1. How does Hobbes explain the passions of human beings?
2. What for Hobbes is the meaning of good and evil? What is the
significance of his view that the words good and evil "are
ever used with relation to the person who useth them: there being
nothing simply and absolutely so; nor any common rule of good and
evil to be taken from the nature of the objects themselves?"
3. Why does Hobbes reject the idea of a final good?
4. What evidence does Hobbes bring forward that human beings are
equal by nature?
5. How does conflict arise among human beings?
6. Does Hobbes accuse (that is, blame) human beings for their passions
and the lives that result from following them?
7. How does Hobbes define the state of war?
8. What does Hobbes mean by the right of nature, and by the law
9. Why does the law of nature command human beings to form a commonwealth?
What are its ends or purposes?
10. Why is a contract or covenant necessary to bring about peace?
11. What is justice for Hobbes? Why does it not exist in the natural
state? What is the source of justice?
12. What are some of the other laws of nature that Hobbes discusses?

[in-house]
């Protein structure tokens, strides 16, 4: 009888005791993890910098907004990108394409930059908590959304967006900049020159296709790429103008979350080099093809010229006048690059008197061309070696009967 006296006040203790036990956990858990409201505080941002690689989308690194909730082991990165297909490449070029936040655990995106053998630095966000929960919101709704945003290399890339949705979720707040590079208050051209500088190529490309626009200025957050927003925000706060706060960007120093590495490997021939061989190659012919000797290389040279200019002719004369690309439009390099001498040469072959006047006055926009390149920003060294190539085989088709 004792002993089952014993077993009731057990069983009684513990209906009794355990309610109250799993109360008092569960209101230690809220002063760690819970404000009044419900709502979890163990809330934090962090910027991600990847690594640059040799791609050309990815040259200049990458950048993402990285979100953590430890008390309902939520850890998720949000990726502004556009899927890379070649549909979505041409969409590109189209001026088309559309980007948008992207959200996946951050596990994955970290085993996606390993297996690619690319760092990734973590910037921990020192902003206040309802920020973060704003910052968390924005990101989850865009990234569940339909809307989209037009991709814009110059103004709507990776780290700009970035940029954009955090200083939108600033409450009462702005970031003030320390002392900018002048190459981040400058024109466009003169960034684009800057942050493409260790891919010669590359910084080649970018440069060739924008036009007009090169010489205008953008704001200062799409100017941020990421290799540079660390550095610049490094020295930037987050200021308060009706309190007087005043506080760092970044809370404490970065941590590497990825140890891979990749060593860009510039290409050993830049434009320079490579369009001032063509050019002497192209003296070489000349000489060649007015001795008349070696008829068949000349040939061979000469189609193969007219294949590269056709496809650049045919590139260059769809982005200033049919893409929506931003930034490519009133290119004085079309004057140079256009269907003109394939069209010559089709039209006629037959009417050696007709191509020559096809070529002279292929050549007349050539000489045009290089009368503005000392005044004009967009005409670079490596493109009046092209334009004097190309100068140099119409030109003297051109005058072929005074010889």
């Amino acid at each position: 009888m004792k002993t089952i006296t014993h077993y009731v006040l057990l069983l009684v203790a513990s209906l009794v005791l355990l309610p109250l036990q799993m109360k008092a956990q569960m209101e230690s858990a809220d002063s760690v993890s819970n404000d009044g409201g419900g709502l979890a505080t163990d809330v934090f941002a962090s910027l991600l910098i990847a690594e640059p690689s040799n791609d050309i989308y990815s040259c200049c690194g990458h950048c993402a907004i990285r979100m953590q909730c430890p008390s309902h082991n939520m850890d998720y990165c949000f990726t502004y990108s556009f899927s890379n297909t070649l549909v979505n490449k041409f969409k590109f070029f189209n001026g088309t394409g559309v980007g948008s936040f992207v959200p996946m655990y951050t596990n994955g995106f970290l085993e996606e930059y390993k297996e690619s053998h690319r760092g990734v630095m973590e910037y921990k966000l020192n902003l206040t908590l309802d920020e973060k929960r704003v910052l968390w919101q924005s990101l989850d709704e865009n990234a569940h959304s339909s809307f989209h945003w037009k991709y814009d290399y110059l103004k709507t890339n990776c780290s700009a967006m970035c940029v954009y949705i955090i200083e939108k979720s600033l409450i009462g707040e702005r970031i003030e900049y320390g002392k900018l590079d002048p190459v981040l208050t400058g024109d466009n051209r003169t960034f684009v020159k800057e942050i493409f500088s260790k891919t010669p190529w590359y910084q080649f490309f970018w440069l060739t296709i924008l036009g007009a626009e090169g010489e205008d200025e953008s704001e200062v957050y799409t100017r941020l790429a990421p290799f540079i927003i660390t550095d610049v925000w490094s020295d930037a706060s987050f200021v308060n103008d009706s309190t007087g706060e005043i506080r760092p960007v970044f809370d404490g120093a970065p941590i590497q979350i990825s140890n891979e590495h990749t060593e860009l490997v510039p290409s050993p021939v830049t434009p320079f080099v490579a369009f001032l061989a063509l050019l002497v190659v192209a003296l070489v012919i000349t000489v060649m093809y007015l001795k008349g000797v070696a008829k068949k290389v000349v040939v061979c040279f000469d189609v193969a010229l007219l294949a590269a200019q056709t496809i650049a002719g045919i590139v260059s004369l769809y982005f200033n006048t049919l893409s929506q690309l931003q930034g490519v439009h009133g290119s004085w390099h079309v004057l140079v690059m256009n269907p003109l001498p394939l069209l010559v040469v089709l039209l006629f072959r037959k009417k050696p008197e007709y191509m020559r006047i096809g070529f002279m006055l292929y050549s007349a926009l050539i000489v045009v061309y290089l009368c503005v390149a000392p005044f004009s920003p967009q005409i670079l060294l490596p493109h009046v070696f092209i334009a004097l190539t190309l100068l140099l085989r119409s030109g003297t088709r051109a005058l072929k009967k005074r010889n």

How does Hobbes know that they are laws of nature?
13. What place does pride have in Hobbes's thought?
14. How does Hobbes distinguish his understanding of virtue and
vice from that of other writers of moral philosophy?
15. What kind of unity characterizes the state formed by the contract?
Why must human beings, according to Hobbes, accept the will of the
sovereign as their own?
16. Hobbes argues that all legitimate authority is derived from
the consent of the governed, rather than, for example, from generation
or force. How does Hobbes's understanding of the foundation of government
support individual freedom?
17. How is Hobbes's teaching about the sovereign built on his understanding
of the passions, especially desire and aversion?
1. What sort of love stories might someone write who accepted Hobbes's
teaching about the passions?